The 57th Battalion was raised in Egypt on 18 February 1916 as part of the "doubling" of the AIF. Half of its recruits were Gallipoli veterans from the 5th Battalion, and the other half, fresh reinforcements from Australia. Reflecting the composition of the 5th, the 57th was predominantly composed of men from the suburbs of Melbourne. The battalion became part of the 15th Brigade of the 5th Australian Division.

Having only arrived in France in late June, the 57th became embroiled in its first major battle on the Western Front on 19 July, without the benefit of an introduction to the trenches in a "quiet" sector. The battle of Fromelles was a disaster. Fortunately for the 57th it was allocated a supporting role and suffered relatively light casualties compared to its sister battalions. This, however, meant that 57th carried the burden of holding the line in ensuing days for the battalion. Despite its grievous losses, the 5th Division continued to man the front in the Fromelles sector for a further two months.

Early in 1917 the battalion participated in the advance that followed the German retreat to the Hindenburg Line, but it was spared having to assault it. It did, however, defend gains made during the second battle of Bullecourt. Later in the year, the AIF's focus of operations switched to the Ypres sector in Belgium. The 57th's major battle here was at Polygon Wood on 26 September.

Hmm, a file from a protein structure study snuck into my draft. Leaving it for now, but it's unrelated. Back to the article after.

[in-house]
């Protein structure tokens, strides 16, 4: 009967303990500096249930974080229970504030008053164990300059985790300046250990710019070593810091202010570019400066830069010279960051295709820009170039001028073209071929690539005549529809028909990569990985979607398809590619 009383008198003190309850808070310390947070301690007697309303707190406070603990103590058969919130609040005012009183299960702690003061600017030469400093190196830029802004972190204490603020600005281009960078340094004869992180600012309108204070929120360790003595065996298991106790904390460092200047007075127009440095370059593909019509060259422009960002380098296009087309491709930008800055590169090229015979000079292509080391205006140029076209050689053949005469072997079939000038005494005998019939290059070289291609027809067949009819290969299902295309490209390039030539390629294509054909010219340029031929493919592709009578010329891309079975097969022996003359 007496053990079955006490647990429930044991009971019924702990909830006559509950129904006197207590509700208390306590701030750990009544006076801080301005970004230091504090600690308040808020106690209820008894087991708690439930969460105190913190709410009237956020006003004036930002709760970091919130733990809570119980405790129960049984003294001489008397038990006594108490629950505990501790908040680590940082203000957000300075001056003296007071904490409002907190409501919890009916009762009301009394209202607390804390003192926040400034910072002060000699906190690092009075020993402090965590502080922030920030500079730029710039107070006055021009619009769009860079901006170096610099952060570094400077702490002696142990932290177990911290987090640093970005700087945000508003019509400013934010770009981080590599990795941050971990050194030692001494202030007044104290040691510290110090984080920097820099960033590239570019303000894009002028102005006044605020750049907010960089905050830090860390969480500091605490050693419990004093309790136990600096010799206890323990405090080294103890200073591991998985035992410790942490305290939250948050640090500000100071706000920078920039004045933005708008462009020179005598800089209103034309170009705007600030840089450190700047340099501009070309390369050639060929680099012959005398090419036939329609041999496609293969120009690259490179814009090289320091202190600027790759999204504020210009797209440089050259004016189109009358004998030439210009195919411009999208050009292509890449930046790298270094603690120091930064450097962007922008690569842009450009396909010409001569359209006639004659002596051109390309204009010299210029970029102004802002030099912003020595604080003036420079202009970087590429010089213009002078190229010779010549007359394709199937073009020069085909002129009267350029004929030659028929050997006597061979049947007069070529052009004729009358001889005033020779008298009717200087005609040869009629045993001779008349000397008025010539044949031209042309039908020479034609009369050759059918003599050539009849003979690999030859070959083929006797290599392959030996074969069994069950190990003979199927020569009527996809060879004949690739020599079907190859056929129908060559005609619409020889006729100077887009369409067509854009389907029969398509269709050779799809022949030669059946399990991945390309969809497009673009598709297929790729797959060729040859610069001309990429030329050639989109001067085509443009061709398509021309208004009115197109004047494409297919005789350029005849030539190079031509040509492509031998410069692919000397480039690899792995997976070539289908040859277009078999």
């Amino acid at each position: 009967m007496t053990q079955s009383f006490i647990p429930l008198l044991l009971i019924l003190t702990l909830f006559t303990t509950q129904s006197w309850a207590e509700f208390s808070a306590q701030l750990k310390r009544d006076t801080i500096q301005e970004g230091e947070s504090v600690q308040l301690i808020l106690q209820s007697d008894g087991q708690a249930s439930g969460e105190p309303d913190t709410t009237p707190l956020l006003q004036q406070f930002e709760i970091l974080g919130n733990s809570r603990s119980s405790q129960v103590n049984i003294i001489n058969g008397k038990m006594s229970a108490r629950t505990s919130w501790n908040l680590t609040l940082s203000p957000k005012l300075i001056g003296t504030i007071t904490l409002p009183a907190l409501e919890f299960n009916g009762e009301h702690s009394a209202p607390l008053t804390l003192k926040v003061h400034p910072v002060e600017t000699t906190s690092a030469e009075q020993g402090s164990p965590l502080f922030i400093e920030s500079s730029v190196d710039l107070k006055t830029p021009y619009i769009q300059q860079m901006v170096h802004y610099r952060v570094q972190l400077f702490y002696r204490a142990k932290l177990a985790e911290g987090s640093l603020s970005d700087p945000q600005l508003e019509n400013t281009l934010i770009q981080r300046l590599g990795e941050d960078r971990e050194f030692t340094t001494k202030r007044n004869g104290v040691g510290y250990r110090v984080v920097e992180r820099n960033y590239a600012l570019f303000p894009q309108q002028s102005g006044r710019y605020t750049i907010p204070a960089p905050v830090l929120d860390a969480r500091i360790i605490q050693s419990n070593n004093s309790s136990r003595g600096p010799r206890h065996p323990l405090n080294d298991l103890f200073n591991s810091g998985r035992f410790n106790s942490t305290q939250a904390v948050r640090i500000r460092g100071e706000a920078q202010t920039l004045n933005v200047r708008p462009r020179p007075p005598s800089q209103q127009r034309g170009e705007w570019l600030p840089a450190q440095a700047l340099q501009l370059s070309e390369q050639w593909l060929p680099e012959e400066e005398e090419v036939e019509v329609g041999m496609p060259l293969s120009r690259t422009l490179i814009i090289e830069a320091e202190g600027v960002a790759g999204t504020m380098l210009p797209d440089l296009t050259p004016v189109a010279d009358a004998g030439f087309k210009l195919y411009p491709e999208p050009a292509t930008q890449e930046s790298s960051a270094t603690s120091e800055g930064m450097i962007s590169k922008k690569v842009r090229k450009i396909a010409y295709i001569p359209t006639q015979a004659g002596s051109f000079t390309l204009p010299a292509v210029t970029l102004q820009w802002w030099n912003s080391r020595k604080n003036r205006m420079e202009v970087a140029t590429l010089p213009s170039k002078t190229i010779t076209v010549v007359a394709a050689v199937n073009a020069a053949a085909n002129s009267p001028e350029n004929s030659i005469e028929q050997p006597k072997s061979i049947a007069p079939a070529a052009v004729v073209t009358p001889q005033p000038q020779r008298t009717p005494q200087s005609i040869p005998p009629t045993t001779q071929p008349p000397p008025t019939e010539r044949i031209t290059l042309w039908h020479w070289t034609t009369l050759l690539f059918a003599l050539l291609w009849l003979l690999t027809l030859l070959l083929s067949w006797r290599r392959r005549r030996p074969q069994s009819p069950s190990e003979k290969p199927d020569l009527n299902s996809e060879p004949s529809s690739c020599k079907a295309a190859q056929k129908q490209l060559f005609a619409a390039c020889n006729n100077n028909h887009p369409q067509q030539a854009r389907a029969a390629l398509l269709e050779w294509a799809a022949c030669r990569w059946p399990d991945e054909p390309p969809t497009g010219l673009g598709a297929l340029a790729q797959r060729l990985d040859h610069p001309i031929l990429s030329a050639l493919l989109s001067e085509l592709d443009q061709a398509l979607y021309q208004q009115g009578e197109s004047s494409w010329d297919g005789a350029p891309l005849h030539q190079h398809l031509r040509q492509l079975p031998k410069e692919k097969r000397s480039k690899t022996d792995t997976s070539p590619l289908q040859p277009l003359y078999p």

With the collapse of Russia in October 1917, a major German offensive on the Western Front was expected in early 1918. This came in late March and the 5th Division moved to defend the sector around Corbie. During this defence, the 57th Battalion participated in the now legendary counter-attack at Villers-Bretonneux on 25 April. When the Allies launched their own offensive around Amiens on 8 August, the 57th Battalion was amongst the units in action, although its role in the subsequent advance was limited. The battalion entered its last major battle of the war on 29 September 1918. This operation was mounted by the 5th and 3rd Australian Divisions, in co-operation with American forces, to break through the formidable German defences along the St Quentin Canal. The battalion withdrew to rest on 2 October and was still doing so when the war ended. The battalion disbanded in March 1919.

References
  • R.S. Corfield, Hold hard, cobbers: The story of the 57th and 60th and 57/60th Australian Infantry Battalions 1912-1990, Volume 1 1912-1930, (Glenhuntly: 57/60th Bn (AIF) Association, 1992).
  • AWM4/23/74/1-23/74/38: 57th Battalion war diary
Conflict First World War, 1914-1918
Related events
Battle honours
Commanding officers
Decorations
  • 2 DSO, 1 bar; 17 MC, 1 bar; 12 DCM; 63 MM, 2 bars; 7 MSM; 21 MID; 6 foreign awards
Alternative names
  • 57 Battalion
  • 57 Bn
  • 57 Infantry Battalion
  • 57th Battalion
  • 57th Battalion (Infantry)
  • 57th Bn
  • Australian Army Medical Corps Attached 57th Battalion